Burglary is a serious crime. If you’ve been accused of burglary and are arrested, the following sequence of events has the potential to disrupt your life as you know it. Posting bail, working with a bail bondsman in Angleton and going through court can be a challenging and long process.
Additionally, burglary in the state of Texas is somewhat complicated. It’s important to understand the different facets of burglary in the eyes of the law and what will happen after you’ve been arrested.
Understanding burglary in the law
Burglary is defined as unlawful entry into any private building with the intent to commit a crime inside, or breaking into a building and truly committing the crime. This crime is usually theft, but this is not always the case.
In Texas, burglary is charged as a felony. There are multiple levels of these charges, depending on the situation surrounding the crime.
If a burglary occurs in a store or business—not a habitation—with the intent, attempt or action of committing a crime, this is considered a state charge felony and the accused could face up to $10,000 in fines and up to 180 days in jail.
The penalties change drastically when they occur in a habitation. These burglaries are considered second-degree felonies, facing up to $10,000 in fines and up to 20 years in a state prison.
And, if the burglary is committed in a habitation and the attempted or executed crime is something other than theft, such as rape or murder, the accused could potentially face life in prison.
What happens after you get arrested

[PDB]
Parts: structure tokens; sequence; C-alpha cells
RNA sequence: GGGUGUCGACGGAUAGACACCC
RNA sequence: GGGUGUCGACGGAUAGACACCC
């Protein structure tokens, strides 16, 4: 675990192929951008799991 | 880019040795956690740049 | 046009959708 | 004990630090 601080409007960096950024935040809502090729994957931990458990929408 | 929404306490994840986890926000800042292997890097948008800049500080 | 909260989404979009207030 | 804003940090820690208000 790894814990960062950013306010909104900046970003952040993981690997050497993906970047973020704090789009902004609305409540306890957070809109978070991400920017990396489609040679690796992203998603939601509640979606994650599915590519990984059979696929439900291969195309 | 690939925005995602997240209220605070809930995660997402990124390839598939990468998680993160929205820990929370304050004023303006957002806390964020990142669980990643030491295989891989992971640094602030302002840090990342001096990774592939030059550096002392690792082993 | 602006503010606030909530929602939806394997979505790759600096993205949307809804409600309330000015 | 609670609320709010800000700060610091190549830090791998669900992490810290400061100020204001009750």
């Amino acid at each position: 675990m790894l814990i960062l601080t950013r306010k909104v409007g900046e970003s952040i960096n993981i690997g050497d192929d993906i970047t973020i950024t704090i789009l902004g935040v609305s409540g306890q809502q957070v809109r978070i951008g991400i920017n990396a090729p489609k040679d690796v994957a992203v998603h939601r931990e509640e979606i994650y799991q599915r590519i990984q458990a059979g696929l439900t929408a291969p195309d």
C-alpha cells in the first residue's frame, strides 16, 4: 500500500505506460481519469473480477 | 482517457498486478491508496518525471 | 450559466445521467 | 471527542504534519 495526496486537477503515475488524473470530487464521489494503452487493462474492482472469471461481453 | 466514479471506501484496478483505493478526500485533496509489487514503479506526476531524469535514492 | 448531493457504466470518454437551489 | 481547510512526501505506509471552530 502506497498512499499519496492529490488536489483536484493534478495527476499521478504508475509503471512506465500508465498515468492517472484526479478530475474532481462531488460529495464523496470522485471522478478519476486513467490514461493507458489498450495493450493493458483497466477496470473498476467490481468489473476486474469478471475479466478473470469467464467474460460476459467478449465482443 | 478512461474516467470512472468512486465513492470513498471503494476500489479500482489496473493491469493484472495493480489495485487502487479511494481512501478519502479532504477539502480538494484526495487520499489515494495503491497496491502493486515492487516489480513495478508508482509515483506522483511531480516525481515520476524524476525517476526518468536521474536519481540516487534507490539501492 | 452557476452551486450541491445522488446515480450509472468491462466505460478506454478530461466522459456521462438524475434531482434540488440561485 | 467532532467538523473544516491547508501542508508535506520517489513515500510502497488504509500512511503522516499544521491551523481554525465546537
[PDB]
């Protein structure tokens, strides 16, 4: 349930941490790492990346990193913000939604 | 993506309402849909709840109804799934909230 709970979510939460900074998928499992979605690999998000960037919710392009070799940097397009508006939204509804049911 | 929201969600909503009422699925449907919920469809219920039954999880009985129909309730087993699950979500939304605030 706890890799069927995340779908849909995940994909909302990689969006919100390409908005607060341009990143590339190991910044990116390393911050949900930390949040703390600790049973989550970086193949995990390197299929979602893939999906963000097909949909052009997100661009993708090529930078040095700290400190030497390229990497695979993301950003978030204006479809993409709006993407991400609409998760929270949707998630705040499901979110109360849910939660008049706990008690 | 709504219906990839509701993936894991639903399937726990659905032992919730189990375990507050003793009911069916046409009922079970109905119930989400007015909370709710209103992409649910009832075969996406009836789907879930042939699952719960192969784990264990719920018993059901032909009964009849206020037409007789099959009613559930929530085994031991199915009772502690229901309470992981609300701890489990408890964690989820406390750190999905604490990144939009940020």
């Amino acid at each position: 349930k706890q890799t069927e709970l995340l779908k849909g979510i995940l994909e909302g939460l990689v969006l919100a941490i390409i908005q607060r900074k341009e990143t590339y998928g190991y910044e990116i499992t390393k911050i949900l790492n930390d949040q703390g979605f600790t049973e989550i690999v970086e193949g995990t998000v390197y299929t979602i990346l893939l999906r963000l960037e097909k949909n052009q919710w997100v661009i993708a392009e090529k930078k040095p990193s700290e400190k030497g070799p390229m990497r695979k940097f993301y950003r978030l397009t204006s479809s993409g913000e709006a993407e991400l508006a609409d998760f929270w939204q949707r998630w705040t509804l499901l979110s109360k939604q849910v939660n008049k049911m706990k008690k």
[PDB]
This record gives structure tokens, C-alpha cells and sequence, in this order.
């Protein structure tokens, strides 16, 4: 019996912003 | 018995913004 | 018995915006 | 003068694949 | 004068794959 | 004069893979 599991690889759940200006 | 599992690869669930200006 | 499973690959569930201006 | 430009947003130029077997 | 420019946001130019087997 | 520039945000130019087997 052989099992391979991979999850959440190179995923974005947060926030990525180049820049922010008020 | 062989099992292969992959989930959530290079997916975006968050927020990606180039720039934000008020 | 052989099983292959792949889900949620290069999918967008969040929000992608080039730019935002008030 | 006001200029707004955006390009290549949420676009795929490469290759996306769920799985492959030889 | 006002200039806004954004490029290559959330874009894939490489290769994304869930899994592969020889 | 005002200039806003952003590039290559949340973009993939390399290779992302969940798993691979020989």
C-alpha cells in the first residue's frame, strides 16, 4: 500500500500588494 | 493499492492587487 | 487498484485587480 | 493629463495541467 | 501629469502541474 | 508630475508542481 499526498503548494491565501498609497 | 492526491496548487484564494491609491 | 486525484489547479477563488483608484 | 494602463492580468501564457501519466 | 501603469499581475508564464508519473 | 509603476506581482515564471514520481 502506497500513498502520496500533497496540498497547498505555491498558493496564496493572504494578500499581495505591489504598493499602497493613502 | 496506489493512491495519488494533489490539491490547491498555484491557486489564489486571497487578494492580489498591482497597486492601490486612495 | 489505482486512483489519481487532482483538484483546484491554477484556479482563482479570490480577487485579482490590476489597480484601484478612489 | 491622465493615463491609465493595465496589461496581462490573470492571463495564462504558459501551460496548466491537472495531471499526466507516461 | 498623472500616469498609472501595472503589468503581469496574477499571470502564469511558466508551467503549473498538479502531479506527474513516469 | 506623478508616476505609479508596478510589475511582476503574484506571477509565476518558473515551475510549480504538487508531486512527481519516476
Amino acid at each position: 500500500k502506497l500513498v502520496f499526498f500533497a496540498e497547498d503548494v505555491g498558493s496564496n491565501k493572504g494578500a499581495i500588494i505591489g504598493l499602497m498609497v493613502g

If you are arrested for burglary, you will be taken to the local jail and detained. You may be offered bail. Paying bail may be difficult, as the price can be steep, but if you cannot afford it, you should consider working with a bail bondsman in Angleton to post bail and return to your family. This lets you work and build a defense from home while you await your trial date.
The court will administer a trial date, which you will be expected to attend. The prosecutor will attempt to demonstrate to the court that you illegally entered a building with the intent or successful execution of a crime. The court will make a decision based on the case.
If you posted bail, either on your own or through the help of a bail bondsman, and you attended all of your necessary court dates, all of your bail money will be returned to you. If you did use a bail bondsman, they will keep the set amount, which is usually 10 percent of the bail, while you retain your collateral.
If the court finds you guilty of the crime, your sentence will be determined and you may need to pay a fine or serve time in jail or state prison.
Rely on us to post your bail
If you’ve been arrested for burglary or another type of misdemeanor or felony crime, contact Brazoria County Bail Bonds for assistance in posting your bail. We have over 25 years of experience as a local bail bondsman in Angleton and will work with you to ensure you’re able to return home after an arrest as you await your upcoming court date.